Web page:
Investors light up Finally bulb company with $15m
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A new idea for replacing the old-school incandescent lightbulb has attracted more investor cash as a small Boston company tries to establish a foothold against the rapidly growing LED lighting market.
Finally Light Bulb Co. said Tuesday that it has raised $15 million from individuals and family investment offices. The company, headed by former IdeaPaint founder John Goscha, has now raised a total of $38 million. Investors valued the company at $75.5 million after accounting for the new cash.
Finally sells next-generation bulbs that are designed to emit a warmer, more yellow-toned light than many semiconductor-based LED bulbs. The startup debuted its bulbs in 2015 and sold more than 100,000 of them last year, increasing its distribution footprint from 23 retail outlets to more than 1,400, including Staples and Ace Hardware, Goscha said.
“In a hardware, consumer-product technology, which hasn’t been the hottest space here in the US, it’s amazing to see the kinds of people who have gotten attracted to our technology and our bulb,” Goscha said. “That momentum that we’re seeing on the retail side has clearly translated into investor excitement.”
But Finally will need a lot more progress if it hopes to make a dent in the market.
LED bulbs are leading the race to replace metal-filament bulbs, which are being phased out as the government toughens energy-efficiency standards. There were already more than 200 million LED light bulbs installed in the US in 2015, according to the US Energy Department.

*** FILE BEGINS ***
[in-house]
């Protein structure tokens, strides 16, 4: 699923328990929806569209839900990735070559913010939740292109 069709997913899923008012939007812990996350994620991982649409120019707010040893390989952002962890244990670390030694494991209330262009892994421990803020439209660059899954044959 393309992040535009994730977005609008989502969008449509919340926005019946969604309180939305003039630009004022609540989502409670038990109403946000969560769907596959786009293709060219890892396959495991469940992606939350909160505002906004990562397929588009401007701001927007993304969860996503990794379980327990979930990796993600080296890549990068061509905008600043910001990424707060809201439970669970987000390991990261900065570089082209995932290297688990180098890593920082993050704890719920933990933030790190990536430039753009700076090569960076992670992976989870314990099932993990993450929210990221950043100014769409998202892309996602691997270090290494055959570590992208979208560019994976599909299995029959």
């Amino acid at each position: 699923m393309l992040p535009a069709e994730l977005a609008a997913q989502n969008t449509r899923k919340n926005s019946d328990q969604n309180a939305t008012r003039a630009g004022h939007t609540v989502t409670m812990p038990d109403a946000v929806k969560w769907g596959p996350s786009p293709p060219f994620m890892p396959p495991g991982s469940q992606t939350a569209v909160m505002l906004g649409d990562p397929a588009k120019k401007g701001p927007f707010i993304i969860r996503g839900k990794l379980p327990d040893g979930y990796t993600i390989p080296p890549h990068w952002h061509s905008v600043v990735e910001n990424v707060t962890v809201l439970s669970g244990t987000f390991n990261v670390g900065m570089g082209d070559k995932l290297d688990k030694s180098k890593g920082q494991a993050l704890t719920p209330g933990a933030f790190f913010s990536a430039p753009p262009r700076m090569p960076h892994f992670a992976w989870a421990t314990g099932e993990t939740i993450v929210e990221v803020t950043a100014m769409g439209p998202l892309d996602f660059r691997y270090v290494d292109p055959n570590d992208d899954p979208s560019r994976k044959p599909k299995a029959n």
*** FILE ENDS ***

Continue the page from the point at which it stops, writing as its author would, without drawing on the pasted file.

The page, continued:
Goscha said his company’s bulbs, though a direct competitor to LED lights, have a benefit that they do not: a more pleasing, less harsh, glow.
“There’s 10 billion sockets in US consumers’ homes, and 6 billion of those will have a traditional light bulb burn out in the next couple of years,” he said.
Finally’s bulbs are based on a modernized version of technology proposed in the 1890s by famed inventor Nikola Tesla.
A copper coil inside each Finally bulb produces an electromagnetic field that prompts a mix of gases to produce ultraviolet light. That’s turned into visible light when it passes through a phosphor coating on the inside of the bulb’s glass.
The process, known as induction, has been used for years in industrial lighting but was only recently adapted for home use. Finally says its bulbs are 75 percent more efficient and last 15 times longer than old incandescent models.
Goscha said Finally fine-tuned its manufacturing operations in India and China during 2016, allowing it to raise quality and cut costs. Newer versions are much more energy-efficient than the introductory models, and this year the company plans to introduce a bulb that “warms up” to full light faster than current versions.
The bulbs are still not the cheapest on the market. Last week, a six-pack of Finally 60-watt equivalents was selling for $54 on Amazon, while a comparable six-pack from Philips was available for about $23.
Goscha said that competition won’t be out of balance forever. “Our performance is going up, and our costs are declining,” he said.